Andrea left the fire camp at Stanley early, and she and Emily went to the annual World Burn Congress September 11 through 16, held this year in Milwaukee, Wisconsin. The WBC was such a wonderful experience when Andrea and I attended 4 years ago (when it was held in Raleigh, North Carolina) that we had hoped to attend another one. This summer we felt Andrea and Emily should go. Em was now old enough (mentally and emotionally) to benefit from this — possibly helpful for her in dealing with issues that stem from that summer when she was only 2½ years old and her mom disappeared and was gone for 2 months. This trip to Wisconsin was also a great chance for her and her mom to do something together.

Andrea and Emily with new friends at the WBC

They came home exhausted and inspired, with many new friends. Emily (who is normally shy) came out of her shell and made friends among the young burn survivors. She realized they were more insecure and shy than she is, and she bonded with several of them. She plans to keep in touch with them.

Emily and her new friend Eduardo at the WBC

Now the kids are all back in school: Em is in ninth grade, Charlie in fifth, Sam in fourth, and Dani in second. The youngest girls are busy with dance and gymnastics. Em, Charlie, and Dani are playing hockey.

This fall I got two young Morgan fillies — a weanling and a 2-year old — and the grandkids are helping Andrea and me work with them. A fun project! These young fillies will eventually make good horses for Dani and Sam.

 Andrea with the weanling Willow,
giving her leading lessons with the rump rope

Sammy and the 2-year-old Morgan
filly that she named Spotty Dotty

Michael and his wife Carolyn have been working extra jobs trying to make their payments at the bank. Carolyn works at a local veterinary clinic, and Michael has been driving a truck in North Dakota (near Crosby and Williston) in the oil fields since October. He came home for a short break at Christmas; weather and roads were bad. On the way home his car slid off the icy road near Livingston Montana, but fortunately, it just tore a tire off and didn’t roll.

While he was home he tried to get caught up on all his cattle work — hauling some purchased hay home to the ranch; bringing cattle home from rented pasture; hauling yearlings to the sale at Butte, Montana; and preg-checking and vaccinating his cows and their calves.

Snow and bad weather created a challenge to bringing cattle from the leased pasture to corrals for hauling them home. One old cow slipped off the road, rolled down a 20-foot bank, and landed upside down against the fence. They got her pulled back up to the road, but she’d broken her hip and had to be butchered.

Hauling hay was also a challenge with the slippery roads, but we got it safely hauled — until Michael went back to get our tractor and loader. Again, it was snowing, with horribly slick roads. Michael’s truck couldn’t make it up the grade and spun out, sliding backward. Our trailer with the tractor on it slid off the road, went down over a bank, and landed upside down with the tractor still chained to it.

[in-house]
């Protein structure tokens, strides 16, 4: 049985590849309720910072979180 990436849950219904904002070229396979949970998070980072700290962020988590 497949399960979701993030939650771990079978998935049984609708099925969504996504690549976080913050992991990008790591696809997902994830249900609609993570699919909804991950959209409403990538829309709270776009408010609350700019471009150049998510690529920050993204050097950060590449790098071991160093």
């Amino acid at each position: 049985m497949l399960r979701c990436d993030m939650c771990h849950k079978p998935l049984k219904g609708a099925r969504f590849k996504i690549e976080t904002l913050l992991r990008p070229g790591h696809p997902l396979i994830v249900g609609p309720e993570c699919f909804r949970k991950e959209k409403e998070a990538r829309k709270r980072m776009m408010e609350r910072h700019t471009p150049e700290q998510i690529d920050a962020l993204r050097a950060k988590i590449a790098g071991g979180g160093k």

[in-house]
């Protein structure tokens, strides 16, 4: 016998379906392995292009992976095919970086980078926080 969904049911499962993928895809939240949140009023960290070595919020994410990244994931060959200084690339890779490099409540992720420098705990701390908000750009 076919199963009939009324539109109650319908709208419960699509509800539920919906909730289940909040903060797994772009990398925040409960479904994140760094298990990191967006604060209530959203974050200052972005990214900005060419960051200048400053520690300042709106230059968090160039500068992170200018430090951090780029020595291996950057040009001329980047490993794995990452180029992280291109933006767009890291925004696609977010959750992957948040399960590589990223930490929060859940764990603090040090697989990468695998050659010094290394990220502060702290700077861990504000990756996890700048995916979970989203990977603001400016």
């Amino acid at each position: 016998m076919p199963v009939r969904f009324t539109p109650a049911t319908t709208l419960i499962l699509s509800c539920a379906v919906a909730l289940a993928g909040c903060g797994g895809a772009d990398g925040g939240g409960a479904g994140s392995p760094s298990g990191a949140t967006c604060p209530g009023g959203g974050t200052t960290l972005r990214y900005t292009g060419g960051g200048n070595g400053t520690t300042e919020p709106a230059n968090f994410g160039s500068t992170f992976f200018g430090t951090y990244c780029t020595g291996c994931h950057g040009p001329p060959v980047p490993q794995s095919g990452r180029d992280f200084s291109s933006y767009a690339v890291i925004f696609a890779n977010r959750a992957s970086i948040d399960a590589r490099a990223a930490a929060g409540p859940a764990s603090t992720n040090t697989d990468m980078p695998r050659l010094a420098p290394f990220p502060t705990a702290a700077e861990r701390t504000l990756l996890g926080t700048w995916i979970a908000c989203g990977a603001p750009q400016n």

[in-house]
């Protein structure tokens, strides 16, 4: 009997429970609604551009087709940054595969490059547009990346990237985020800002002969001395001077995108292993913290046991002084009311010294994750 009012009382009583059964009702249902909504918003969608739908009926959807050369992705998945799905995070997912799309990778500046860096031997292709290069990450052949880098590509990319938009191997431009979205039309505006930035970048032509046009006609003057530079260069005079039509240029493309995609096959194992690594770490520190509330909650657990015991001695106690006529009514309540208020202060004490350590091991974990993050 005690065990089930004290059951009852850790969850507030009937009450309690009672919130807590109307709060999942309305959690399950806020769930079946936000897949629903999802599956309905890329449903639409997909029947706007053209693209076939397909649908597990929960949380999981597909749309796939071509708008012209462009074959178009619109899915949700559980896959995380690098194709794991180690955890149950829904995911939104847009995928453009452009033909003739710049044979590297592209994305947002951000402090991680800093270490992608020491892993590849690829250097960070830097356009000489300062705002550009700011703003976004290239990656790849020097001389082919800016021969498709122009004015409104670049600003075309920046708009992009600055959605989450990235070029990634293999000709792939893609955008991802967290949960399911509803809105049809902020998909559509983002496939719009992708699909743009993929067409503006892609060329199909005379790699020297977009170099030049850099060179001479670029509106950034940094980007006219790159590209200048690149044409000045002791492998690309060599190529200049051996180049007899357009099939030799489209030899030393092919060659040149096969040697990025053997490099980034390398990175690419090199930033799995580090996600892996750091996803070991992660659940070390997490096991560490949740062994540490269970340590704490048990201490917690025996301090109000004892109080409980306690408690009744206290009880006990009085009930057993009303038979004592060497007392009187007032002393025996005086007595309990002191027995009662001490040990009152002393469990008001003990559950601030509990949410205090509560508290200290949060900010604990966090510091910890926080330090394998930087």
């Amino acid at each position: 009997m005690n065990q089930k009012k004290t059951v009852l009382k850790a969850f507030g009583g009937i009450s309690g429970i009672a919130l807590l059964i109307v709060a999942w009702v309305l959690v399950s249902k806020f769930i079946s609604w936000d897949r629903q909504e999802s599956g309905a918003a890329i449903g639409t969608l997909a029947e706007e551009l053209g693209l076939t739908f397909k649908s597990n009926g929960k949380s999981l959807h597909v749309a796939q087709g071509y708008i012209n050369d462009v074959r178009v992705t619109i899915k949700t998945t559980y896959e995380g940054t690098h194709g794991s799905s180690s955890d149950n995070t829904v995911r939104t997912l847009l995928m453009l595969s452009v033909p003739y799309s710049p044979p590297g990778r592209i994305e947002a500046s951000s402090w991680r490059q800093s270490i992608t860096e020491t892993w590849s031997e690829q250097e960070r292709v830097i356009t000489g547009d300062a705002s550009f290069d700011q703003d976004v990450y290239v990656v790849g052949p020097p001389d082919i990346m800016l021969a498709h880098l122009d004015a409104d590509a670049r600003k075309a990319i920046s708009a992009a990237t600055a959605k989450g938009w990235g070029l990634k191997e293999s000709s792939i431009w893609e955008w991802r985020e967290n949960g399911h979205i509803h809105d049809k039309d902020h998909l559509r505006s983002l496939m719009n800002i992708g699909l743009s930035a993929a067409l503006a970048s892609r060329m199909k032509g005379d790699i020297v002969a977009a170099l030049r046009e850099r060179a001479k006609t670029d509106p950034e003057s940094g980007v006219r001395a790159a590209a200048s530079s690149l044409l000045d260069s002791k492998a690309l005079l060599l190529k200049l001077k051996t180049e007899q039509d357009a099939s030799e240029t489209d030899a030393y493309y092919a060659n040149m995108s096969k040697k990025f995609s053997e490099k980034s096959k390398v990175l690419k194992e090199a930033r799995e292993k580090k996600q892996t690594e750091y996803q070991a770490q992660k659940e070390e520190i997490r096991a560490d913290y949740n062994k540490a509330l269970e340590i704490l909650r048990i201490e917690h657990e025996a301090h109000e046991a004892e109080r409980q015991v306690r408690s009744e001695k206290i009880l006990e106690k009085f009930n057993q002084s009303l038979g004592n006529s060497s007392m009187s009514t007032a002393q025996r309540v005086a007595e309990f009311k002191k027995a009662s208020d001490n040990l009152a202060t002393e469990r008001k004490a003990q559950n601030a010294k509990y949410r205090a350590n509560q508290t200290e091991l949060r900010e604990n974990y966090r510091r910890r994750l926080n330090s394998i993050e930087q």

This photo was taken the night of the accident,
showing the trailer and tractor tipped off the road upside down.

Fortunately, the twist in the tongue popped the hitch loose, tearing it out of the bed of the truck. Thus, the truck (with Michael and young Heather in it) stayed on the road and wasn’t dragged down off the bank, too. That accident could have been much worse. We are so thankful that it was just vehicles and equipment damaged or totaled and nobody was hurt. We hold our family close to our hearts, in gratitude.

A wrecker pulled the demolished trailer back up onto the road
the next morning; then the tractor was pulled up afterward.

Life is full of setbacks and struggles, but we rejoice in the Love of One who continually cares for us and leads us through the tough times as well as the good ones.

The accident on that slippery road may have been a blessing in disguise, because we realized how risky it would be for Carolyn to feed their cows this winter on our upper place while Michael is gone, driving their big tractor and bale processor up their steep, slippery driveway to be plugged in every night. We quickly made another plan — bringing their cattle down to one of our lower fields, to be fed here, leaving the tractor here to be plugged in at night. Lynn also learned how to run the bale processor, so he can feed their cows on days Carolyn has to leave early for work at the vet clinic. That’s the wonderful thing about families; we can all help each other.

For updates on our lives here on the ranch, see, and to read some of my “critter” stories, see my earlier posts on this blog spot.

Heather Smith Thomas raises horses and cattle on her family ranch in Salmon, Idaho. She writes for numerous horse magazines and is the author of several books on horses and cattle farming, including Storey’s Guide to Raising HorsesStorey's Guide to Training HorsesStable SmartsThe Horse Conformation HandbookYour CalfGetting Started with Beef and Dairy CattleStorey's Guide to Raising Beef CattleEssential Guide to Calving, and The Cattle Health Handbook.

No comments: